For many of us, economics appears too abstract and rooted in assumptions that make individuals seem unfamiliar as human subjects. In Everyday Economics: A User’s Guide to the Modern Economy, Steve Coulter seeks to tackle these perceptions by offering an accessible take on economics that shows how it has relevance to different aspects of our everyday lives, from health to shopping and housing. Coulter […]
While the scheduled date of Brexit is fast approaching, the British public debate, which is focused on the current state of the exit negotiations and the outlooks for the future relationship, mainly represents the UK’s point of view. This is why the LSE European Institute and the LSE School of Public Policy jointly hosted a panel event aimed at […]
As 2018 comes to a close, it still remains uncertain how Brexit will be implemented, or whether a new election or referendum will be called before the issue is resolved. Helen Parr assesses what the long-term impact of Brexit is likely to be on British politics in the years and decades to come.
The politics of Brexit are the politics […]
The United Nations climate conference held in Katowice (COP24) earlier this month produced a deal on implementing the Paris climate agreement. But what role did the EU have in the negotiations? Charles F. Parker and Christer Karlsson explain that in the absence of a constructive approach from the United States, the EU sought to provide leadership by working together […]
Does the nation state have a future in Europe? Joan Costa Font writes that several developments in European politics, including mobility/migration, weakening national identities, and the rise of regional secessionist movements should prompt a reassessment of what a nation state is in modern Europe. He suggests a clear separation is needed between national cultures, which should be opted into […]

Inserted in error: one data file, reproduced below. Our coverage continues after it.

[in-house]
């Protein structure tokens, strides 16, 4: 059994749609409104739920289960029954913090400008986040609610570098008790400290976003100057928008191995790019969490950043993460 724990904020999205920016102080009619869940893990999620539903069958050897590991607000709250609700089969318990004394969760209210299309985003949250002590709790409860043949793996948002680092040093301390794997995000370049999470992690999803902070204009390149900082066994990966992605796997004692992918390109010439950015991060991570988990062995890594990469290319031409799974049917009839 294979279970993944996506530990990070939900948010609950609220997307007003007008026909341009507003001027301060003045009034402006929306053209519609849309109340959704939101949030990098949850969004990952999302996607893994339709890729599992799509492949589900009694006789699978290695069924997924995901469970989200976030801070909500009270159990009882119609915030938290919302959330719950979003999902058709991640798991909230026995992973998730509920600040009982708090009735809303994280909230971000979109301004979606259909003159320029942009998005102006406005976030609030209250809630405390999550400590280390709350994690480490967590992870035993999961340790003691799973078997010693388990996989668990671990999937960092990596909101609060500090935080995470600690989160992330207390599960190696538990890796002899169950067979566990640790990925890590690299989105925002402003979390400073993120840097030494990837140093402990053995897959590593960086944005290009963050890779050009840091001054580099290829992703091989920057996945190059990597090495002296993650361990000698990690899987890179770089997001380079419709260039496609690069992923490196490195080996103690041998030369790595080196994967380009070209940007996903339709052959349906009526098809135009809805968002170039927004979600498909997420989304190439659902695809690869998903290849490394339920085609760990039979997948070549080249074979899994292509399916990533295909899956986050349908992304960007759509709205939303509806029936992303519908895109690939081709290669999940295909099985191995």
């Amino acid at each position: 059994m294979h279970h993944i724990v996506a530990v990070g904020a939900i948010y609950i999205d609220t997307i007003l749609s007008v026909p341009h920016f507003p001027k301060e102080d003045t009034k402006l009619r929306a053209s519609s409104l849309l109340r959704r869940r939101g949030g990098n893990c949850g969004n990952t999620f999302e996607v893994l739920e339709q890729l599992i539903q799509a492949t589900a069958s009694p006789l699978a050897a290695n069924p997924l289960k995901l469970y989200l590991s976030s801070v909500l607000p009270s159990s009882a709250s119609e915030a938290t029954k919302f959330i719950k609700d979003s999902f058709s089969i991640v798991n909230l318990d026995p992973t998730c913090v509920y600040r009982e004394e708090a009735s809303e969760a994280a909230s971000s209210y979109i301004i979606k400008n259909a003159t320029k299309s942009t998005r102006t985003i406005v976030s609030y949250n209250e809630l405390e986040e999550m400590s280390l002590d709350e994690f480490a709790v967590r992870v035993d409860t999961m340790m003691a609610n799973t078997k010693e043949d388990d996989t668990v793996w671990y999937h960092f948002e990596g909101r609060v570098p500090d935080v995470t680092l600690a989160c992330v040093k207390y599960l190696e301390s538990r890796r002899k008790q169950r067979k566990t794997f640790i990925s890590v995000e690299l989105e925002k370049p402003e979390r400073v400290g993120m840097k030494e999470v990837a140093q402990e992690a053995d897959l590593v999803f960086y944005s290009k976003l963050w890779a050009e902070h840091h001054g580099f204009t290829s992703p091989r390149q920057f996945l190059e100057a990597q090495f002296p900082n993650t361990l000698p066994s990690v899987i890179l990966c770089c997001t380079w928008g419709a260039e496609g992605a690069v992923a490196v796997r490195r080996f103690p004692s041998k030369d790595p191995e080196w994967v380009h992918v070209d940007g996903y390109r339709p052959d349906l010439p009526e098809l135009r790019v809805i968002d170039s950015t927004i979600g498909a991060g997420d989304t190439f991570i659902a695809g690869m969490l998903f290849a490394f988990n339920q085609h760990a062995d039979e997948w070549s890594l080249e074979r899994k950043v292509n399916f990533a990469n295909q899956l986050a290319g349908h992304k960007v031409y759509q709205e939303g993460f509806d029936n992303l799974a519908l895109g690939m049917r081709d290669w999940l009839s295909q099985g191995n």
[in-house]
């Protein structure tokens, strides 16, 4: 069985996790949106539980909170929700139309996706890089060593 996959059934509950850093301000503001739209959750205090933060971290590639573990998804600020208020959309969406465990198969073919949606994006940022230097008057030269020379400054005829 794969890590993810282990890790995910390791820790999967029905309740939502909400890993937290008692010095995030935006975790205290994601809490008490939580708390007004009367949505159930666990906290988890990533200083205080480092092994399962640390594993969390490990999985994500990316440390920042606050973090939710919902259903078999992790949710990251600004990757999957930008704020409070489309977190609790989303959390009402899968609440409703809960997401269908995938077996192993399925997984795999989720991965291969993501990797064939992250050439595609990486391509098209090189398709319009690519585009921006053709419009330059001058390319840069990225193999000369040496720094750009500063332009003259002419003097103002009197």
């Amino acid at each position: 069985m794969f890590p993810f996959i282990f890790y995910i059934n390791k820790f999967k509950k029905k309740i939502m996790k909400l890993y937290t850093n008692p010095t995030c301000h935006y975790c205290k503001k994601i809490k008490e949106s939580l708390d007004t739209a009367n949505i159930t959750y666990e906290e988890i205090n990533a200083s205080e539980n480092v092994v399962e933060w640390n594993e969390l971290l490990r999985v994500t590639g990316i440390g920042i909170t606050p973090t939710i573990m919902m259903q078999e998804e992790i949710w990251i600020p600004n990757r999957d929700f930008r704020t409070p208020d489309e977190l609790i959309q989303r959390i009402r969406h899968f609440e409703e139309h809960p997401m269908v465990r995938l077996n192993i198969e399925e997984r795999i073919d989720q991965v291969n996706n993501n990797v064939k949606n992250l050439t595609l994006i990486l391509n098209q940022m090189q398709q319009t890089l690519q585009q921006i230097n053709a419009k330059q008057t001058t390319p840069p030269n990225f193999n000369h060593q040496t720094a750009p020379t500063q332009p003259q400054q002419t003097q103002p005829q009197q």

The Polish economy has become a key European success story, with the country recording high levels of growth since 1989 and making strides in ‘catching up’ with Western Europe. Based on a new book, Marcin Piatkowski identifies the roots of Poland’s success and what the country must do to continue its progress in the coming decades.
For more than a […]
In Global Health Governance in International Society, Jeremy Youde reflects on the challenges facing global health governance and the future of international society. While this is a theoretically engaging and empirically informed study, Ioannis Papagaryfallou questions the solidarist approach of the English School of international theory within the text.
Global Health Governance in International Society. Jeremy Youde. Oxford University Press. 2018.
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Global Health has emerged […]
Annegret Kramp-Karrenbauer will succeed Angela Merkel as the leader of Germany’s ruling Christian Democratic Union, but Merkel will continue as German Chancellor for the time being. Robert Ledger and Peter Finn write that in the short-term, Kramp-Karrenbauer’s success has reduced the likelihood of imminent elections, but the German party system is currently in a state of flux and there […]
The claim by Poland’s liberal-centrist opposition that the country’s Law and Justice government wants to take Poland out of the EU is potentially extremely dangerous for the ruling party. Aleks Szczerbiak explains that to neutralise the opposition’s apparently effective narrative, the Polish government is now trying to defuse its row with the EU institutions while leaving the core of […]
France and Germany control the agenda and broker compromises, but they do not dictate Eurozone reforms
The Franco-German relationship is often viewed as one of the key drivers of EU decision-making. But what impact does cooperation between France and Germany actually have on EU politics? Based on a new study of Economic and Monetary Union reforms negotiated between 2010 and 2015, Hanno Degner illustrates that the two countries exert influence by controlling the agenda and […]